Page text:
Four Ways to Fight Spring Fever


How can I engage my students (and myself) for the last half of the semester? I read recently that the human attention span in 2015 is 8.25 seconds(link is external), which is down from 2000’s 12-second span. Currently, we are just beneath goldfish, who can attend to one thought for 9 seconds. I’m not sure of the methods of the research study, and I maintain a level of healthy skepticism. However, I admit my thoughts often spring from topic to topic like a bubble gum machine bouncy ball.

Especially JCE: March 2016

Is the cover of the March 2016 issue (see photo) of the Journal of Chemical Education a familiar scene? It is to me. I’ve spent many hours surrounded by shelves full of books and journals, in all of their papery goodness. Paper was the mainstay of my undergraduate searches in the chemistry library, although computer searches (to lead me to paper) also played a role. Since then, the landscape has changed dramatically, with far-reaching effects on both students and educators. 

JCE 93.03 March 2016 Issue Highlights

Journal of Chemical Education March 2016 Cover

​Chemical Information Special Issue 

The March 2016 issue of the Journal of Chemical Education is now available online to subscribers. The entire issue is devoted to topics on various aspects of chemical information and information literacy: chemical education research on information literacy; chemical information literacy for undergraduates; chemical information literacy for graduate students; prototypes and best practices; discovery.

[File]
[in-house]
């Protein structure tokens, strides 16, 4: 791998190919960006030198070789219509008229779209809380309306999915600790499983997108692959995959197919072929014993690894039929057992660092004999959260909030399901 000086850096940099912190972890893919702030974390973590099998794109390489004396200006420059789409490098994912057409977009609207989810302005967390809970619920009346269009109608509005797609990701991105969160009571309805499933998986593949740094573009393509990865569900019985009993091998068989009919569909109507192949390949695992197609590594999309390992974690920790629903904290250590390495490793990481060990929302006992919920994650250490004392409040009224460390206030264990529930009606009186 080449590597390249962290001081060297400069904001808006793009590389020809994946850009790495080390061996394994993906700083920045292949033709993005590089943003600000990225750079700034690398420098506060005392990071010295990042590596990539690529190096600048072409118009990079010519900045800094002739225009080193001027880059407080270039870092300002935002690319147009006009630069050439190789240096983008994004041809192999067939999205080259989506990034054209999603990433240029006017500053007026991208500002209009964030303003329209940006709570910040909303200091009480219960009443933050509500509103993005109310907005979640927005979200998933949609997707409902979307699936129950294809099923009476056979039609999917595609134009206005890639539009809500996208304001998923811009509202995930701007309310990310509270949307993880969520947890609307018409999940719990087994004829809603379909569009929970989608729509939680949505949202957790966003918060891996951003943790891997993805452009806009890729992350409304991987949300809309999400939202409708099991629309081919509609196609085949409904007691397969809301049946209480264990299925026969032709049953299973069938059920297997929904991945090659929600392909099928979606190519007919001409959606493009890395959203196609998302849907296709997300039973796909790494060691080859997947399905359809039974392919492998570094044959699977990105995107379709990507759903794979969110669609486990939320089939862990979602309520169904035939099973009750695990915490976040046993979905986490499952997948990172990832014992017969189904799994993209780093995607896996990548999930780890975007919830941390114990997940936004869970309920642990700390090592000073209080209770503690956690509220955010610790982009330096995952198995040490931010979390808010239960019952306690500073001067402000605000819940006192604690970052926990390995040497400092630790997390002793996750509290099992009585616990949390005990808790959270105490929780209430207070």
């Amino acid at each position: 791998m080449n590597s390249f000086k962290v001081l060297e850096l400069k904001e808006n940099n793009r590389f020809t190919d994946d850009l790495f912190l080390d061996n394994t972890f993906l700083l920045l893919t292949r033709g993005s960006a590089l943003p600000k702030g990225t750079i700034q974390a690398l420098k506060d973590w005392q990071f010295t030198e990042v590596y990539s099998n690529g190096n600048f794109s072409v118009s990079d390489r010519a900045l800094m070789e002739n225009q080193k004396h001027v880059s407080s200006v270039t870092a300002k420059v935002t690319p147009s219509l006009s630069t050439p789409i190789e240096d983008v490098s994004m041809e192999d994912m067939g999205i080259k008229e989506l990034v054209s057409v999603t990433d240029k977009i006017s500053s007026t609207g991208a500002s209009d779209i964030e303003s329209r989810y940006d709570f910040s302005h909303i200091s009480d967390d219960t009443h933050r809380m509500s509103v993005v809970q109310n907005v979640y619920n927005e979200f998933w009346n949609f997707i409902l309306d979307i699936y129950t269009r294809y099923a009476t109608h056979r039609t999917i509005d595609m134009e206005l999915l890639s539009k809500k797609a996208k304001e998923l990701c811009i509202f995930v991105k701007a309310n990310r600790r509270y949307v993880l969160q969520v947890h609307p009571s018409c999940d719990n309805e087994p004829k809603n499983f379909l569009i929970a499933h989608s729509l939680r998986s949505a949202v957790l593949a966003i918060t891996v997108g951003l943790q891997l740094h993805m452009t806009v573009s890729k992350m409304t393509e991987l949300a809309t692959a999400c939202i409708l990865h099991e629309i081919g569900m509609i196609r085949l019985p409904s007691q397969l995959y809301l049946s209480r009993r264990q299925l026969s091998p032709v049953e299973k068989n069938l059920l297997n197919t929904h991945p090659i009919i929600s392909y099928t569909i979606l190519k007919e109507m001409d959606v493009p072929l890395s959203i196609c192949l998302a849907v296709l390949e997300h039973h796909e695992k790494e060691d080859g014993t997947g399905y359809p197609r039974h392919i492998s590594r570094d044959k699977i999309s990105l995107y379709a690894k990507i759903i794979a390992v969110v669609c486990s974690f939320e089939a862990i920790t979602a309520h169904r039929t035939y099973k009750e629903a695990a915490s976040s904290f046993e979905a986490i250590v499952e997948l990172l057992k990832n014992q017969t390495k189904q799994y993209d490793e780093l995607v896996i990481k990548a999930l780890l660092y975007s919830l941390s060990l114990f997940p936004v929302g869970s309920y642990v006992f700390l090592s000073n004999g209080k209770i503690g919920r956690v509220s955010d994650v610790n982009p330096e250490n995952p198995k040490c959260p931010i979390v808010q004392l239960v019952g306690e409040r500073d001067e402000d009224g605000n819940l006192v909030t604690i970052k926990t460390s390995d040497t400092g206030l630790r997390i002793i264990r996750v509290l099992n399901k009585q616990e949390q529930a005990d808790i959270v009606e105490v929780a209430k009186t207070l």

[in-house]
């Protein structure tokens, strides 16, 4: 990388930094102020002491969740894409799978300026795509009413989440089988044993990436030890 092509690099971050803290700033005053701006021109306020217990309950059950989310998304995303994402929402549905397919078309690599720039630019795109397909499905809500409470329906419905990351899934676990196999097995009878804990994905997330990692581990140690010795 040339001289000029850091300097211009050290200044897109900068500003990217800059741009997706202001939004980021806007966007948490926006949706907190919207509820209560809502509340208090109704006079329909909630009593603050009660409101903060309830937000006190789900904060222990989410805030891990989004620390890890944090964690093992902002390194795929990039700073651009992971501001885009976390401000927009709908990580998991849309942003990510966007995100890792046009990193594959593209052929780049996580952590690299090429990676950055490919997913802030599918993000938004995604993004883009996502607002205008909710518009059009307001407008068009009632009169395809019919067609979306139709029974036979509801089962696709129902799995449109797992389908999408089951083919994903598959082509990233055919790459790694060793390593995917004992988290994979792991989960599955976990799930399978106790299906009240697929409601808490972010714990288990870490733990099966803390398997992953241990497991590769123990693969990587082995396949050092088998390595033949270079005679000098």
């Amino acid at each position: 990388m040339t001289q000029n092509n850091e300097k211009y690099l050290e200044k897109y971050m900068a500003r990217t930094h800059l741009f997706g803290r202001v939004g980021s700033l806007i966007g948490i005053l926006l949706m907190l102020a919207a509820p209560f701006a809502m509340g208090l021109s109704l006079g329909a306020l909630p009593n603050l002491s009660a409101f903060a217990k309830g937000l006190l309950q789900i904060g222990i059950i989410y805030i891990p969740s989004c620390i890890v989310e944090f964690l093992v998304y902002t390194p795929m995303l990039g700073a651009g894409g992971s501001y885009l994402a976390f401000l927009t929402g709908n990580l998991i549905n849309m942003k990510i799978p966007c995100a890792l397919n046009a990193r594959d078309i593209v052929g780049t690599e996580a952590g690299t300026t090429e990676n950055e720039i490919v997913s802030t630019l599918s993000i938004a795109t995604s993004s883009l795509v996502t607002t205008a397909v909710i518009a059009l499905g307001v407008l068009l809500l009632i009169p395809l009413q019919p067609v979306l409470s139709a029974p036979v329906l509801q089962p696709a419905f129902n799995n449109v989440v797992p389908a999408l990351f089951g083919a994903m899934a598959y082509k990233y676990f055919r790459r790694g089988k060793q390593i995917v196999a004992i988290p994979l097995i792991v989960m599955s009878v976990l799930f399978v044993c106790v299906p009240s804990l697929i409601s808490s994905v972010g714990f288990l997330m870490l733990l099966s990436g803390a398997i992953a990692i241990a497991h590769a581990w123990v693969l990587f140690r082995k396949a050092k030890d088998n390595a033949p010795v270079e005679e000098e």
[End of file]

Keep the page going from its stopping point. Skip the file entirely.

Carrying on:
The Art of the Chemical Demonstration


One of my favorite things to talk about with my colleagues is the use of lecture demonstrations in teaching. There seems to be a push in my district to stop using chemicals whenever possible and get to computer simulations and video in place of wet chemistry. I don’t think they are thrilled with me since I can’t envision ever taking the chemistry out of chemistry.

Group Work Dilemma - What Would You Do?

What would you do?

There have been a TON of great ideas for guided inquiry (modeling instruction(link is external), POGIL(link is external), Target Inquiry(link is external), etc.). I do a ton of guided inquiry in my classroom. I have engaged in professional development on facilitating group work (through POGIL) and read what I hear is THE book on group work (which really is quite good- “Designing Groupwork(link is external)”).


What is it a student should be able to do and explain? How do we find that out???

mole activity

A perfect storm starts to form. We are on the concept of moles and I have some students who are struggling mathematically. It is a rough time of year to get kids excited. Many students are struggling with ACT and SAT prep and as a teacher, I am tired of test...test...test. Also, I had about two dozen 2 liter bottle "pre forms" that I needed to find something to do with.